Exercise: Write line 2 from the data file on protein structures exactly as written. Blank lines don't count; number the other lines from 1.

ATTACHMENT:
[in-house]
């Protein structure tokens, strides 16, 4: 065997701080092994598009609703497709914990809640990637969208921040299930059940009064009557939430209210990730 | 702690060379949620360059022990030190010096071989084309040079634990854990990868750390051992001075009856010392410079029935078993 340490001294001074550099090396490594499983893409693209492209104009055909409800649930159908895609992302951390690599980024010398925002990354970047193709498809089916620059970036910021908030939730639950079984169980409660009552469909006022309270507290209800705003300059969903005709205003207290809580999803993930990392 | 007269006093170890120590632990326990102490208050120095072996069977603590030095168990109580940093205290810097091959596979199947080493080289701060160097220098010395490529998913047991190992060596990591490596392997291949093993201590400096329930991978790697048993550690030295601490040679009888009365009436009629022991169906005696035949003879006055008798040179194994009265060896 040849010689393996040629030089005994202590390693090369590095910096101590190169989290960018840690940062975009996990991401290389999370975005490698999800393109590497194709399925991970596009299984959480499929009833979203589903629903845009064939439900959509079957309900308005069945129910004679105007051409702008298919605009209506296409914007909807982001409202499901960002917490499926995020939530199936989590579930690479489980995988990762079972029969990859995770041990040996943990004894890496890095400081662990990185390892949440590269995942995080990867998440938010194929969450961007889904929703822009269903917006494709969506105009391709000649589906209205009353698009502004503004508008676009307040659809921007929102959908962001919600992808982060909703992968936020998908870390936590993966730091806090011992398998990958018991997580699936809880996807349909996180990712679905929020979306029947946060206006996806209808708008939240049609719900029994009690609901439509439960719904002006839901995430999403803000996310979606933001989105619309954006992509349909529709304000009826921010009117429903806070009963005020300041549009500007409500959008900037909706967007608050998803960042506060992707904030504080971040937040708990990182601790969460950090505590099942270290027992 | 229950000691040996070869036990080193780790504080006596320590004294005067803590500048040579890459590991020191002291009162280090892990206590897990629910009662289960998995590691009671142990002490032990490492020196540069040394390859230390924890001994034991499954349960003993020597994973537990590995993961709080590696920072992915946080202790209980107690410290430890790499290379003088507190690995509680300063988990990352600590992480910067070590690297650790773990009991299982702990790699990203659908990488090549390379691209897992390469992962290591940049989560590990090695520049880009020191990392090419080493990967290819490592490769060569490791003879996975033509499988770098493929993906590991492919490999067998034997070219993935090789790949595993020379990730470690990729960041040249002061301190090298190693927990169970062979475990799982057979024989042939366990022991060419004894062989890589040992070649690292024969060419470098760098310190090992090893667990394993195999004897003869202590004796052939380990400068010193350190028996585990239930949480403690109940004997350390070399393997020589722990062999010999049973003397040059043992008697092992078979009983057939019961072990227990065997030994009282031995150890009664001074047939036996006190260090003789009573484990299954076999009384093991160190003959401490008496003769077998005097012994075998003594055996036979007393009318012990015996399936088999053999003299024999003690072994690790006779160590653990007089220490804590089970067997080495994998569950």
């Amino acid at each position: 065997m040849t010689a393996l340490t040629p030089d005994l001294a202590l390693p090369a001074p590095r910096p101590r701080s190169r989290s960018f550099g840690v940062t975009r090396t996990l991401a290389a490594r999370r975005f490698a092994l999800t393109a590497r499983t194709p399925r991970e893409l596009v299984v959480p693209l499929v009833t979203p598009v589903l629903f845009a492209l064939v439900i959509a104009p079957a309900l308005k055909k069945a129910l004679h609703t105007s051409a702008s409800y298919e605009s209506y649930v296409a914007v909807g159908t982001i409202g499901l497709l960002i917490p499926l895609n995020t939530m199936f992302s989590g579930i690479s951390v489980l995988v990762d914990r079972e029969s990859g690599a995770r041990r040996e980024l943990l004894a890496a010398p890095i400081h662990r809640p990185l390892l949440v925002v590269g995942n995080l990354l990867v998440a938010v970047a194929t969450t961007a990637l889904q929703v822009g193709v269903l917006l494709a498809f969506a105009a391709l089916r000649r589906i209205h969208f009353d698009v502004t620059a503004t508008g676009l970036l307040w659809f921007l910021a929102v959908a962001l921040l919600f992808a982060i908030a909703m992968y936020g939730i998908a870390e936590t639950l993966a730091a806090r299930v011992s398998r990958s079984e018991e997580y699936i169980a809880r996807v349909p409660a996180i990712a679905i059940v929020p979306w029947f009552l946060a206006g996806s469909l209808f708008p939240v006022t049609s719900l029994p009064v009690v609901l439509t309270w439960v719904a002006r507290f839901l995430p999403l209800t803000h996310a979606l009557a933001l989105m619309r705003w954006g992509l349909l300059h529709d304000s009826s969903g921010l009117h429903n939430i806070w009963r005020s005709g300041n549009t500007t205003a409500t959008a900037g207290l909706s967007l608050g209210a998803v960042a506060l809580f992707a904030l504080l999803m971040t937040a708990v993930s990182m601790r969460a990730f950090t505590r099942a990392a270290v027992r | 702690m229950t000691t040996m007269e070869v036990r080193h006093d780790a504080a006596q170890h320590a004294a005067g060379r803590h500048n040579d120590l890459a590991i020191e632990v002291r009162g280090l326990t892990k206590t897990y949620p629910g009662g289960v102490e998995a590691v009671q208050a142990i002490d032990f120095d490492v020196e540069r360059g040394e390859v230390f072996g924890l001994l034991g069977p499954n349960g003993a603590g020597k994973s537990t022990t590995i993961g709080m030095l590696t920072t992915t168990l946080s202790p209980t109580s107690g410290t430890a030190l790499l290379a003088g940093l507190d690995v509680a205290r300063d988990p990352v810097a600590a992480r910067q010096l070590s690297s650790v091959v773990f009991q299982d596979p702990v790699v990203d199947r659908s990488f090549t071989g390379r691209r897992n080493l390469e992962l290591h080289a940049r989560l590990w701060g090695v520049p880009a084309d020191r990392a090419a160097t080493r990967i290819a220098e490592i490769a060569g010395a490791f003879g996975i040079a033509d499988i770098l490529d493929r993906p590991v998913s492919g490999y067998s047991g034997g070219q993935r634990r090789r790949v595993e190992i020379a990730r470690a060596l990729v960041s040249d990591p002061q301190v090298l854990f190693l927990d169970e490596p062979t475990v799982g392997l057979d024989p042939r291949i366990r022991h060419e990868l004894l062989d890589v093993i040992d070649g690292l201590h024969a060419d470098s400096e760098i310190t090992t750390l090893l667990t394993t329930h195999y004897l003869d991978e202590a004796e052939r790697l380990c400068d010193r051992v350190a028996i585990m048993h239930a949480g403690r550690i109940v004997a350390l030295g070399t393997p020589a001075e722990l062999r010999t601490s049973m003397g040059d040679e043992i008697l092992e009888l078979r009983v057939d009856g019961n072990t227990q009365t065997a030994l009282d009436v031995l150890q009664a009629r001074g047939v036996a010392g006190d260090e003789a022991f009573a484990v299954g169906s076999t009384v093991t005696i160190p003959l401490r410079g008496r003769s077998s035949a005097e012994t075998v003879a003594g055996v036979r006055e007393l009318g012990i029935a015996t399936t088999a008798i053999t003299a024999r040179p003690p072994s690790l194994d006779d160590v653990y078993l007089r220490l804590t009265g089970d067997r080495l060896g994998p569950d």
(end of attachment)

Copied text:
């Protein structure tokens, strides 16, 4: 065997701080092994598009609703497709914990809640990637969208921040299930059940009064009557939430209210990730 | 702690060379949620360059022990030190010096071989084309040079634990854990990868750390051992001075009856010392410079029935078993 340490001294001074550099090396490594499983893409693209492209104009055909409800649930159908895609992302951390690599980024010398925002990354970047193709498809089916620059970036910021908030939730639950079984169980409660009552469909006022309270507290209800705003300059969903005709205003207290809580999803993930990392 | 007269006093170890120590632990326990102490208050120095072996069977603590030095168990109580940093205290810097091959596979199947080493080289701060160097220098010395490529998913047991190992060596990591490596392997291949093993201590400096329930991978790697048993550690030295601490040679009888009365009436009629022991169906005696035949003879006055008798040179194994009265060896 040849010689393996040629030089005994202590390693090369590095910096101590190169989290960018840690940062975009996990991401290389999370975005490698999800393109590497194709399925991970596009299984959480499929009833979203589903629903845009064939439900959509079957309900308005069945129910004679105007051409702008298919605009209506296409914007909807982001409202499901960002917490499926995020939530199936989590579930690479489980995988990762079972029969990859995770041990040996943990004894890496890095400081662990990185390892949440590269995942995080990867998440938010194929969450961007889904929703822009269903917006494709969506105009391709000649589906209205009353698009502004503004508008676009307040659809921007929102959908962001919600992808982060909703992968936020998908870390936590993966730091806090011992398998990958018991997580699936809880996807349909996180990712679905929020979306029947946060206006996806209808708008939240049609719900029994009690609901439509439960719904002006839901995430999403803000996310979606933001989105619309954006992509349909529709304000009826921010009117429903806070009963005020300041549009500007409500959008900037909706967007608050998803960042506060992707904030504080971040937040708990990182601790969460950090505590099942270290027992 | 229950000691040996070869036990080193780790504080006596320590004294005067803590500048040579890459590991020191002291009162280090892990206590897990629910009662289960998995590691009671142990002490032990490492020196540069040394390859230390924890001994034991499954349960003993020597994973537990590995993961709080590696920072992915946080202790209980107690410290430890790499290379003088507190690995509680300063988990990352600590992480910067070590690297650790773990009991299982702990790699990203659908990488090549390379691209897992390469992962290591940049989560590990090695520049880009020191990392090419080493990967290819490592490769060569490791003879996975033509499988770098493929993906590991492919490999067998034997070219993935090789790949595993020379990730470690990729960041040249002061301190090298190693927990169970062979475990799982057979024989042939366990022991060419004894062989890589040992070649690292024969060419470098760098310190090992090893667990394993195999004897003869202590004796052939380990400068010193350190028996585990239930949480403690109940004997350390070399393997020589722990062999010999049973003397040059043992008697092992078979009983057939019961072990227990065997030994009282031995150890009664001074047939036996006190260090003789009573484990299954076999009384093991160190003959401490008496003769077998005097012994075998003594055996036979007393009318012990015996399936088999053999003299024999003690072994690790006779160590653990007089220490804590089970067997080495994998569950």